At the same time, despite the high level of corruption and the raw material nature of the economy (raw materials accounted for up to 90% of exports), during the thirty years of Suharto’s rule, Indonesia has been able to become a much more economically developed state than it was in the first half of the twentieth century. Although oil and gas exports continued to provide the bulk of revenues, agriculture was significantly modernized, and light industry began to develop.
The main buyers of Indonesian products remained the United States, Japan and South Korea. American and Japanese aid played a role, since Indonesia, due to its geopolitical position, was at the epicenter of the conflict of interests between the great powers - the USSR and the USA. Japanese capital, which began with the 1980's. looking for countries with cheap labor for outsourcing their industrial enterprises, drew attention to Indonesia, where factories and factories of Japanese corporations began to open.
The Asian crisis of 1997-1998, although it had a very negative effect on the growth of the Indonesian economy, was not fatal for it at the same time. Moreover, it was largely due to the crisis that Indonesia got a chance for political democratization. Suharto resigned, the country has become even more attractive to foreign investors. Now one of the main trump cards and, at the same time, the main problems of Indonesia are cheap labor costs. On the one hand, against the backdrop of the rising cost of labor in China, Indonesia, with its cheap labor and enormous labor resources, turned out to be among Asian countries that are most attractive for outsourcing Japanese, American, and European companies.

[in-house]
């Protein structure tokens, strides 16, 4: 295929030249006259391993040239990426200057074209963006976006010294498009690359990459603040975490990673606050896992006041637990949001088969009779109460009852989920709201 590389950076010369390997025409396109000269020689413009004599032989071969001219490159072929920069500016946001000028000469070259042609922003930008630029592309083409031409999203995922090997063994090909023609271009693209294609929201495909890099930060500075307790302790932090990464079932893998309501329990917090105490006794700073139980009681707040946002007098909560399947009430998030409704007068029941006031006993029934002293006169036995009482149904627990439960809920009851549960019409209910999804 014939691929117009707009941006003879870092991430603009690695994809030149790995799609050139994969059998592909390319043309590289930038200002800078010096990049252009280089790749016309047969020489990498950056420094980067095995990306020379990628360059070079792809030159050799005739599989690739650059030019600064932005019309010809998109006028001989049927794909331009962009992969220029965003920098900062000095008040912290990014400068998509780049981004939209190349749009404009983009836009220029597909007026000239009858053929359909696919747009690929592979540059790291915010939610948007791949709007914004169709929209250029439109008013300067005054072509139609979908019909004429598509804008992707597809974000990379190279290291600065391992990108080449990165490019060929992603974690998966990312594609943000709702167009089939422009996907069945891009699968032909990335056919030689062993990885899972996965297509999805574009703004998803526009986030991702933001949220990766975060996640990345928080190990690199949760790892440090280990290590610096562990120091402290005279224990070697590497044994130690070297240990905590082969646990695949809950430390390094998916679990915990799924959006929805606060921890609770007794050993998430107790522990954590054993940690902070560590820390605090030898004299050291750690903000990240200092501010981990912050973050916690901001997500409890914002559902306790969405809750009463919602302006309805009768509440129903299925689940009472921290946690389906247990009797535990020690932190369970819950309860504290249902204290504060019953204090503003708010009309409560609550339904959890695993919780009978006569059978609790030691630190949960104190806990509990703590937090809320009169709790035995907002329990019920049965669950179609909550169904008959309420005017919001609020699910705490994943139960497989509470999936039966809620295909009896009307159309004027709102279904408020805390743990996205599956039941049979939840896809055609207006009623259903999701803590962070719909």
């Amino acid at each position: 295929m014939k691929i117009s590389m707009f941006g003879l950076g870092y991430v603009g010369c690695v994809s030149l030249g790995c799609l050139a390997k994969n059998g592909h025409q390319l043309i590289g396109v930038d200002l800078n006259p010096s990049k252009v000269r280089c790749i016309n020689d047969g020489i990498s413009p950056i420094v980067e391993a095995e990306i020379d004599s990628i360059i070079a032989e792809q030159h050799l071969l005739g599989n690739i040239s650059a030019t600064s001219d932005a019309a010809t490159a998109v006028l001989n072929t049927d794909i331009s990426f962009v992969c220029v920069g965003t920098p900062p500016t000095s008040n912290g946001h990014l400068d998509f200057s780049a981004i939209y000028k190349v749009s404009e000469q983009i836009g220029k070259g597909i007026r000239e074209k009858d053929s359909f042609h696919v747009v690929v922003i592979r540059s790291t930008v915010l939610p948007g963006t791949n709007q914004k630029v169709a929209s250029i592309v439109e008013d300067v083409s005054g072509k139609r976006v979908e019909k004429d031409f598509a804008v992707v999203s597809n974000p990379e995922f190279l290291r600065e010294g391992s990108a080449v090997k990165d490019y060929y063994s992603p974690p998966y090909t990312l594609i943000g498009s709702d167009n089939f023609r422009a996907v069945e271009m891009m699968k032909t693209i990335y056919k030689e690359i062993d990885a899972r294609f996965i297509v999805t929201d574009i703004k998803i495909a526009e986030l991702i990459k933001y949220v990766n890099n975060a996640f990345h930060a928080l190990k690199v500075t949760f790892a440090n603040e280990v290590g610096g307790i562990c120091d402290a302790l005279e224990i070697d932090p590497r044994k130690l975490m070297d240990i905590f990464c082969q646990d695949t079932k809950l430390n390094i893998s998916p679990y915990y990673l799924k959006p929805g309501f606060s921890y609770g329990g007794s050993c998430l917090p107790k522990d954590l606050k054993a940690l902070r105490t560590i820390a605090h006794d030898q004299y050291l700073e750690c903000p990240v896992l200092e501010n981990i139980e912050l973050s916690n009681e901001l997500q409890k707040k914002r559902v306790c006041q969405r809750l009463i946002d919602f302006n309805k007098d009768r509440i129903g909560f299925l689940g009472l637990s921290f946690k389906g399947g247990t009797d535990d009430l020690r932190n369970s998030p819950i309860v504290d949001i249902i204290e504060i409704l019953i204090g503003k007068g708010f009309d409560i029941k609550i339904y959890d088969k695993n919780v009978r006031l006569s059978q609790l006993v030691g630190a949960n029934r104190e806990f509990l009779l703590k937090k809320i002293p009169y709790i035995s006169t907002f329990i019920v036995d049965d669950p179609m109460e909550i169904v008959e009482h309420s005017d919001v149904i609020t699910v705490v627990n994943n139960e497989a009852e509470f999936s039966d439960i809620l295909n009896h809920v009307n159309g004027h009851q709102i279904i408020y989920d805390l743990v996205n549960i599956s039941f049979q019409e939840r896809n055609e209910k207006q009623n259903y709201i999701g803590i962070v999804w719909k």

But the low cost of labor in Indonesia is due to an objective reason - its quality. Currently, only 50% of Indonesian workers have primary education. In the modern "knowledge" economy, the lack of qualification becomes a big problem. It was on the plantations of the 19th century that illiterate and semi-literate workers could work, and modern production requires fewer and fewer workers, but the specialists involved must have qualification and professional education. According to the human development index, Indonesia is in the “tail” of the rating, and the cost of labor in the country is lower not only than in China, but also in India.
A distinctive feature of Indonesia is the colossal level of social polarization and income inequality. Indonesian peasants live in terrible poverty, and the elite are not inferior to the European and Japanese bourgeoisie. Only 43 thousand Indonesians, representing approximately 0,02% of the country's population, own a quarter of the state’s total GDP. Experts believe that the social polarization of Indonesian society will only increase, and this also does not contribute to the improvement of the economic situation.